The key difference between polyurea and polyaspartic is that polyurea has a ring structure, whereas polyaspartic has a chain-like structure.
All polyaspartic compounds are polyurea compounds, but not all polyurea are polyaspartic. Moreover, there are several other differences between polyurea and polyaspartic compounds.
1. Overview and Key Difference
2. What is Polyurea
3. What is Polyaspartic
4. Polyurea vs Polyaspartic in Tabular Form
5. Summary – Polyurea vs Polyaspartic
What is Polyurea?
A polyurea is a form of elastomer derived from the reaction product of an isocyanate component and a synthetic resin blend. This preparation occurs through step-growth polymerization. The isocyanate can be aromatic or aliphatic in nature and can be a monomer, polymer, or any variant reaction of isocyanates, quasi-prepolymer, or prepolymer. This prepolymer of the quasi-polymer is made of an amine-terminated polymer resin or a hydroxyl-terminated polymer resin.
The term “polyurea” refers to “many urea.” Urea or carbamide is an organic compound having the chemical formula (NH2)2CO. This molecule has two -NH2 groups that are joined via a carbonyl functional group. Moreover, in polyurea, alternating monomer units of isocyanate and amines react with each other, forming urea linkages. In addition, urea can form from the reaction of isocyanates and water, which results in a carbamic acid intermediate.
The carbamic acid can immediately decompose by splitting off carbon dioxide, and it leaves behind an amine that can react with another isocyanate group, forming the polyurea linkage. This is a two-step reaction that is useful in making polyurethane foam. Carbon dioxide liberated in this reaction can be used primarily as a blowing agent in many polyurethane foams.
What is Polyaspartic?
Polyaspartic or poly aspartic ester is an organic compound made from the reaction between an amine and a dialkyl maleate via the aza-Michael reaction. It was first introduced in the early 1990s, making it a relatively new technology. In the production process, diethyl maleate is usually used as the dialkyl maleate. It introduces bulky groups to the molecule, which causes steric hindrance to slow down the reaction.
The resulting aspartic molecule is bigger in this stage, so a low amount of isocyanate is required to make up the weight-for-weight basis. Often, the isocyanate is the most expensive part of the system when the aliphatic isocyanate oligomer is useful. Therefore, it can result in an overall lower system cost per applied film thickness.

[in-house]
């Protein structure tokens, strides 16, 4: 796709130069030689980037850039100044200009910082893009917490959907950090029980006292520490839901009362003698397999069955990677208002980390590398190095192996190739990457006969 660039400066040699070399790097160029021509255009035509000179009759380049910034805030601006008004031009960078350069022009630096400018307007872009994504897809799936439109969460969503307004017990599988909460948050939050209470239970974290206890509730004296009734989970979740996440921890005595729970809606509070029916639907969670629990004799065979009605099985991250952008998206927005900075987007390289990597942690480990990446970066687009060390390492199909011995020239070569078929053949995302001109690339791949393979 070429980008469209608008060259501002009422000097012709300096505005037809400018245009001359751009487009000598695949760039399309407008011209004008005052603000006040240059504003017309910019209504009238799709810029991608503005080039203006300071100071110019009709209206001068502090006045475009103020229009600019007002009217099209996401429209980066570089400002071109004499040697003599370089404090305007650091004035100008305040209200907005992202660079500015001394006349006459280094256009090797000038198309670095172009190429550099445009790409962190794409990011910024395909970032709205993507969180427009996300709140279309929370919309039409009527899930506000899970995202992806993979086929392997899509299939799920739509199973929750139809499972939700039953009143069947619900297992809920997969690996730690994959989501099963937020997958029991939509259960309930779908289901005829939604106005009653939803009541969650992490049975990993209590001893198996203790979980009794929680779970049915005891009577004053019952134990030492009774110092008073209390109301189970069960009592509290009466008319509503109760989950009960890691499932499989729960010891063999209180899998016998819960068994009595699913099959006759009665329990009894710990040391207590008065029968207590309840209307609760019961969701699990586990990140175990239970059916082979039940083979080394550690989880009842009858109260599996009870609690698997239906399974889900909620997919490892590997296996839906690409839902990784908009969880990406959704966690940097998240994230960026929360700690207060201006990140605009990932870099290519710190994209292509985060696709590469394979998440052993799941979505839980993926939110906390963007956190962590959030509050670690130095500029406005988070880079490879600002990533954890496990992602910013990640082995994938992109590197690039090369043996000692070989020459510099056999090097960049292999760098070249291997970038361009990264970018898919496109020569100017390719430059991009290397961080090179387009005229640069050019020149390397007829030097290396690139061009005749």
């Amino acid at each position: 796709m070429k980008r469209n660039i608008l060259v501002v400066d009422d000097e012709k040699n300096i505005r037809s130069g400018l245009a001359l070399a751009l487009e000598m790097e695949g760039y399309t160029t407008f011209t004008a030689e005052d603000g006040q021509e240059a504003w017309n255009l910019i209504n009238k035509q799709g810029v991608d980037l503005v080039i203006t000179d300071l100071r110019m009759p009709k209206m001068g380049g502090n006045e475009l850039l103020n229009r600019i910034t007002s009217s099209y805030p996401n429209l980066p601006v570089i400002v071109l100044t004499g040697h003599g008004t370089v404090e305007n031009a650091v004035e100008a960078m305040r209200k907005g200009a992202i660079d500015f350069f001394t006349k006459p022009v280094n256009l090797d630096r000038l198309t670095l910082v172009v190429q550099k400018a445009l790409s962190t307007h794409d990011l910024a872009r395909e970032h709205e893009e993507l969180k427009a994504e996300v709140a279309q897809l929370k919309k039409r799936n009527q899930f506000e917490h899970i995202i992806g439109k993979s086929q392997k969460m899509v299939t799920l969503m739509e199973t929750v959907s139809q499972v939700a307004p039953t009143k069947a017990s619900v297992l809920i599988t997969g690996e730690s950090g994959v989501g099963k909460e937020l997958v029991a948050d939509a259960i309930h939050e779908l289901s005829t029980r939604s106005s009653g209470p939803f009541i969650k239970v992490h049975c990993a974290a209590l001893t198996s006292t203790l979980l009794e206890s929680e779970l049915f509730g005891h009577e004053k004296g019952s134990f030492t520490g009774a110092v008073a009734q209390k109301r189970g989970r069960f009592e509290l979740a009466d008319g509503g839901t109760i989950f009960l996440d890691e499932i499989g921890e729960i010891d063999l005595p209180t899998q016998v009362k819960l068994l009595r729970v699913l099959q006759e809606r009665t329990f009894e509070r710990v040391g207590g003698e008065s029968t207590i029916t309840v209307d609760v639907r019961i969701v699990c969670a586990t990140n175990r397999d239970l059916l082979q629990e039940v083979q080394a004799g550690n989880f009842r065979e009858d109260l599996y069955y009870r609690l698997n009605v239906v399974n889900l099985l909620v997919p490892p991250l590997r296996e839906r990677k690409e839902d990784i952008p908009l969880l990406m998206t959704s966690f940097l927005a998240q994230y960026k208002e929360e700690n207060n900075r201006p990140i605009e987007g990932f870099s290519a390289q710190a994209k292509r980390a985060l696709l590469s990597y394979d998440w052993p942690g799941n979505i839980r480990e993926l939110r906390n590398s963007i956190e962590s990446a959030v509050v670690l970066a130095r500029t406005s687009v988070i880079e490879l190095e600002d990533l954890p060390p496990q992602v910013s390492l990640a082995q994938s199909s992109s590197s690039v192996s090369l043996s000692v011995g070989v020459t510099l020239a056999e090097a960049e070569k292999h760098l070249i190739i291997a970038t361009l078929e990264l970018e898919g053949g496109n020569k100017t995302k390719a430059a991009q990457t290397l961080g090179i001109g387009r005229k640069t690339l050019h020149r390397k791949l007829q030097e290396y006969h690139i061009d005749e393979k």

The patent for this material was issued to Bayer in Germany and Miles corporation in the USA. These products are useful in coatings, adhesives, sealants, and elastomers. Moreover, pure polyurea can react extremely quickly, which makes it almost unusable without plural component spray equipment. Furthermore, this technology uses a partially blocked amine to react more slowly with isocyanates; therefore, it produces a modified polyurea.
What is the Difference Between Polyurea and Polyaspartic?
Generally, all polyaspartic compounds belong to the group polyurea. Therefore, they have many similarities between them. But they have several differences between them as well. The key difference between polyurea and polyaspartic is that polyurea has a ring structure, whereas polyaspartic has a chain-like structure.
The below infographic presents the differences between polyurea and polyaspartic in tabular form for side-by-side comparison.
Summary – Polyurea vs Polyaspartic
A polyurea is a form of elastomer derived from the reaction product of an isocyanate component and a synthetic resin blend, while polyaspartic ester is an organic compound made from the reaction between an amine and a dialkyl maleate via the aza-Michael reaction. The key difference between polyurea and polyaspartic is that polyurea has a ring structure, whereas polyaspartic has a chain-like structure.
1. Bacon, Troy. “What Are the Advantages of Polyaspartic Coatings?” ArmorThane, 6 July 2022.
1. “Polyurea-components” By DMacks – Own work drawn in ChemDraw, based on en:File:Polyurea.jpg by en:User:Seanboeger (Public Domain) via Commons Wikimedia
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